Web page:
"Well done, you just decapitated your grandfather."
If I have to be the one to say it, then so be it. I have Marvel movie fatigue. I've enjoyed almost all of the Marvel Studios films so far, but I haven't honestly loved any of them, and with them coming fast and furious these days (this is the second of four to be released in a 15 month period), I'm just finding it harder and harder to get really jazzed about them anymore. It also doesn't help that I found 2011's Thor to be a perfectly serviceable, sometimes funny, sometimes lethargic exercise in superhero filmmaking. I wouldn't call my desire to see the sequel Thor: The Dark World anything even close to excitement, and honestly if my seven year old daughter Clementine hadn't suggested seeing it, I might have just waited for the dvd. So was I right or was I foolish to be unenthusiastic about this latest entry from Marvel Studios? Read on to find out...
Thor: The Dark World is essentially a dual sequel to both Thor and The Avengers which really couldn't be avoided since Thor (Chris Hemsworth) factored so heavily into the victory over his half-brother Loki (Tom Hiddleston) in the latter film, and their contentious relationship had been set-up in the former. Therefore, the myriad issues that need resolving in this film come from both of its predecessors. This is ostensibly a stand-alone entry in the ongoing saga of Thor, the would-be ruler of Asgard, and it feels more like that then another long slog through set-up for The Avengers sequel due in 18 months, mainly because its otherworldly setting gets it away from the more earthbound concerns of The Avengers.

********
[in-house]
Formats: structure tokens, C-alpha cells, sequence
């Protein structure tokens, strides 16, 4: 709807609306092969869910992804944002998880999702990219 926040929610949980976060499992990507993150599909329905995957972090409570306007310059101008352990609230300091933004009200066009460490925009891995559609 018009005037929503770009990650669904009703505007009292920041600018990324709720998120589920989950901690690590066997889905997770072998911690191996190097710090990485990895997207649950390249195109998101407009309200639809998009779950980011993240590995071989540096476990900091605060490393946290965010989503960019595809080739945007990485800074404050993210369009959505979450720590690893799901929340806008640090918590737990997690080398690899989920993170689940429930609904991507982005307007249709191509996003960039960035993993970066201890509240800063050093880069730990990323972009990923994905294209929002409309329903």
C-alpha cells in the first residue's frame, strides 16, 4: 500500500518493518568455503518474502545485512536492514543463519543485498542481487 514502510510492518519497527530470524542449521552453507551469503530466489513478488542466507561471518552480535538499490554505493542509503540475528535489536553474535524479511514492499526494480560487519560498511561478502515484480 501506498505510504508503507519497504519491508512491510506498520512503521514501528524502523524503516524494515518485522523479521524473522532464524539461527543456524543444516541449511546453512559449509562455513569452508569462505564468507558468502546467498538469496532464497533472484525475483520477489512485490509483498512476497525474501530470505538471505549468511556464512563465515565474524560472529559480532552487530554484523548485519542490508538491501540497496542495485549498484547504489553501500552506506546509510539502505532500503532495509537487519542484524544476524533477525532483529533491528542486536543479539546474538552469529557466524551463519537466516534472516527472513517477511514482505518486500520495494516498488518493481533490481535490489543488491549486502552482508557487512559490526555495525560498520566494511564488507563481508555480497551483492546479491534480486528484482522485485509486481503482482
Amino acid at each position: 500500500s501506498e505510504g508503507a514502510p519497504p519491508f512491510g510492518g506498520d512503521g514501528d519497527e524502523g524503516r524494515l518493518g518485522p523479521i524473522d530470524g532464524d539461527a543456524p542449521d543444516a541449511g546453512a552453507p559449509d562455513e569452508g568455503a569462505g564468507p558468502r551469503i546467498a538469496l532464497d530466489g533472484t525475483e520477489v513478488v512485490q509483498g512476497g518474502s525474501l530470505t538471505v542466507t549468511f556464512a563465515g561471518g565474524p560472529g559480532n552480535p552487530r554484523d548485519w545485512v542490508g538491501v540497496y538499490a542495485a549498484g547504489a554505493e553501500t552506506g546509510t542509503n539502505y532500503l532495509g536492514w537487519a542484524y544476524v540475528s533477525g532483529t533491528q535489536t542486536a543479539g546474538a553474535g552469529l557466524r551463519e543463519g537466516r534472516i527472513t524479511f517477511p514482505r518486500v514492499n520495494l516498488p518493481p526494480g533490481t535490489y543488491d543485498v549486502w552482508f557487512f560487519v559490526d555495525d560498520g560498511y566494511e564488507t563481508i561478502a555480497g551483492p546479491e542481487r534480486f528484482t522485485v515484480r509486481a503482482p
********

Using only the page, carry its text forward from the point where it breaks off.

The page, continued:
A race of dark elves led by Malekith (Christopher Eccleston) once attempted to use an evil element called the aether that could plunge the nine realms of Asgard into darkness. After their defeat at the hands of Thor's grandfather some 5000 years ago, they went into some sort of hibernation, waiting for the next alignment of the nine realms to once more attempt to take control of the aether and carry out their plan. We certainly wouldn't get that sort of set-up if the present weren't the time when this attempt would be made, but a wrinkle develops in the dark elves' plan when Jane Foster (Natalie Portman), Thor's earthly love interest from the first film, gets possessed by the aether. Thor brings Jane back to Asgard, and as the dark elves arise from their slumber and seek the aether, he must formulate a plan to protect the woman he loves and his homeland from destruction.
As convoluted as the plot sounds, it's surprisingly easy to follow, as are all of the Marvel films. They dabble in seemingly complicated plots, but they're truly geared towards being easily understood by the lowest common denominator. That's not a knock, it's been the stock in trade of comic books from their infancy, it's just so hard to sum up the plot of these kinds of films after the fact, even though they were simple to follow while you're watching. If it weren't for the film's use of two of the most hackneyed plot devices in all of science fiction filmmaking (elemental substance that can cause destruction and a cosmic alignment of the planets), I might go so far as to say that I actually loved Thor: The Dark World. As it stands however, I legitimately enjoyed it while I was watching it, but could honestly care less about it now that it's over.